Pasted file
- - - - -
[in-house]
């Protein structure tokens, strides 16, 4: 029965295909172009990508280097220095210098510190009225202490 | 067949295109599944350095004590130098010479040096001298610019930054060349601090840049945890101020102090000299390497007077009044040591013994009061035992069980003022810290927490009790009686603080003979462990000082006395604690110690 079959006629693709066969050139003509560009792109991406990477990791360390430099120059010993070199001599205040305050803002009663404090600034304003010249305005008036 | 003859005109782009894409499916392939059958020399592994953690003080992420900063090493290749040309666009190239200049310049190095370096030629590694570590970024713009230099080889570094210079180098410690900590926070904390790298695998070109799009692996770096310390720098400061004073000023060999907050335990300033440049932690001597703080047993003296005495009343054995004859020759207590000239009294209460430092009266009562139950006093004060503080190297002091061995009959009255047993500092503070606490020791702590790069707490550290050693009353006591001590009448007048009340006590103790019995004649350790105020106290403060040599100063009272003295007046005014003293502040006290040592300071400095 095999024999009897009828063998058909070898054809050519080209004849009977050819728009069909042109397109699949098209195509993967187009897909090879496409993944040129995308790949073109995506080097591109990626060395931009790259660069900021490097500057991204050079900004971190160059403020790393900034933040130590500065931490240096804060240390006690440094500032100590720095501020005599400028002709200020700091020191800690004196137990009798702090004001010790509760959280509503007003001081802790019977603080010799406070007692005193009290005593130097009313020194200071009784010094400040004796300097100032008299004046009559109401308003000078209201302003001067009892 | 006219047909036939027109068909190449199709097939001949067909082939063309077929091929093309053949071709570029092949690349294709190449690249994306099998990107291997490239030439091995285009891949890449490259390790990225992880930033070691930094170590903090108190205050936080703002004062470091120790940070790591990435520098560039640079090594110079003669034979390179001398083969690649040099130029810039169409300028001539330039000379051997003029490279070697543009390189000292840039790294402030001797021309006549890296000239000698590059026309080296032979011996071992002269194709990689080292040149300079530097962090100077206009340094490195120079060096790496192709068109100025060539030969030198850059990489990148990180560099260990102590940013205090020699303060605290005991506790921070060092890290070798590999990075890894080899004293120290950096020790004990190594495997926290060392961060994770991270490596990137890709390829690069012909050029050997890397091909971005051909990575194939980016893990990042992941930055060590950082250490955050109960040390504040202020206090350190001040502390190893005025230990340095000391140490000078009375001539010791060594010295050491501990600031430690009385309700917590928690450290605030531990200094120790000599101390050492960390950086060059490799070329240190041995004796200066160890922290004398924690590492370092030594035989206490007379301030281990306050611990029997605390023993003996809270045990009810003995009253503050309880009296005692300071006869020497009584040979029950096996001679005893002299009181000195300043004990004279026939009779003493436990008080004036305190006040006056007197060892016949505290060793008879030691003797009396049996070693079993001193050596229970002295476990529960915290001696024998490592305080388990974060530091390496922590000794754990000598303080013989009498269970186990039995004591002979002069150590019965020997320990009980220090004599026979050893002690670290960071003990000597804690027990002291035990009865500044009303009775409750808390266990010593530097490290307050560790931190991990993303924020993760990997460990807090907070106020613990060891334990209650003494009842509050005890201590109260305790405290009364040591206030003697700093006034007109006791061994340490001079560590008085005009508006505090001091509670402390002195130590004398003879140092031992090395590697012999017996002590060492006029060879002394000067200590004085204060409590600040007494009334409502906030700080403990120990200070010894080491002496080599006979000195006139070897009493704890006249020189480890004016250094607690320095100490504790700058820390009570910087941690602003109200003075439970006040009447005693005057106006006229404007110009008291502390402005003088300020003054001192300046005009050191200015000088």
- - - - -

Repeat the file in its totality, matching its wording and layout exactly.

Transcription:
[in-house]
């Protein structure tokens, strides 16, 4: 029965295909172009990508280097220095210098510190009225202490 | 067949295109599944350095004590130098010479040096001298610019930054060349601090840049945890101020102090000299390497007077009044040591013994009061035992069980003022810290927490009790009686603080003979462990000082006395604690110690 079959006629693709066969050139003509560009792109991406990477990791360390430099120059010993070199001599205040305050803002009663404090600034304003010249305005008036 | 003859005109782009894409499916392939059958020399592994953690003080992420900063090493290749040309666009190239200049310049190095370096030629590694570590970024713009230099080889570094210079180098410690900590926070904390790298695998070109799009692996770096310390720098400061004073000023060999907050335990300033440049932690001597703080047993003296005495009343054995004859020759207590000239009294209460430092009266009562139950006093004060503080190297002091061995009959009255047993500092503070606490020791702590790069707490550290050693009353006591001590009448007048009340006590103790019995004649350790105020106290403060040599100063009272003295007046005014003293502040006290040592300071400095 095999024999009897009828063998058909070898054809050519080209004849009977050819728009069909042109397109699949098209195509993967187009897909090879496409993944040129995308790949073109995506080097591109990626060395931009790259660069900021490097500057991204050079900004971190160059403020790393900034933040130590500065931490240096804060240390006690440094500032100590720095501020005599400028002709200020700091020191800690004196137990009798702090004001010790509760959280509503007003001081802790019977603080010799406070007692005193009290005593130097009313020194200071009784010094400040004796300097100032008299004046009559109401308003000078209201302003001067009892 | 006219047909036939027109068909190449199709097939001949067909082939063309077929091929093309053949071709570029092949690349294709190449690249994306099998990107291997490239030439091995285009891949890449490259390790990225992880930033070691930094170590903090108190205050936080703002004062470091120790940070790591990435520098560039640079090594110079003669034979390179001398083969690649040099130029810039169409300028001539330039000379051997003029490279070697543009390189000292840039790294402030001797021309006549890296000239000698590059026309080296032979011996071992002269194709990689080292040149300079530097962090100077206009340094490195120079060096790496192709068109100025060539030969030198850059990489990148990180560099260990102590940013205090020699303060605290005991506790921070060092890290070798590999990075890894080899004293120290950096020790004990190594495997926290060392961060994770991270490596990137890709390829690069012909050029050997890397091909971005051909990575194939980016893990990042992941930055060590950082250490955050109960040390504040202020206090350190001040502390190893005025230990340095000391140490000078009375001539010791060594010295050491501990600031430690009385309700917590928690450290605030531990200094120790000599101390050492960390950086060059490799070329240190041995004796200066160890922290004398924690590492370092030594035989206490007379301030281990306050611990029997605390023993003996809270045990009810003995009253503050309880009296005692300071006869020497009584040979029950096996001679005893002299009181000195300043004990004279026939009779003493436990008080004036305190006040006056007197060892016949505290060793008879030691003797009396049996070693079993001193050596229970002295476990529960915290001696024998490592305080388990974060530091390496922590000794754990000598303080013989009498269970186990039995004591002979002069150590019965020997320990009980220090004599026979050893002690670290960071003990000597804690027990002291035990009865500044009303009775409750808390266990010593530097490290307050560790931190991990993303924020993760990997460990807090907070106020613990060891334990209650003494009842509050005890201590109260305790405290009364040591206030003697700093006034007109006791061994340490001079560590008085005009508006505090001091509670402390002195130590004398003879140092031992090395590697012999017996002590060492006029060879002394000067200590004085204060409590600040007494009334409502906030700080403990120990200070010894080491002496080599006979000195006139070897009493704890006249020189480890004016250094607690320095100490504790700058820390009570910087941690602003109200003075439970006040009447005693005057106006006229404007110009008291502390402005003088300020003054001192300046005009050191200015000088």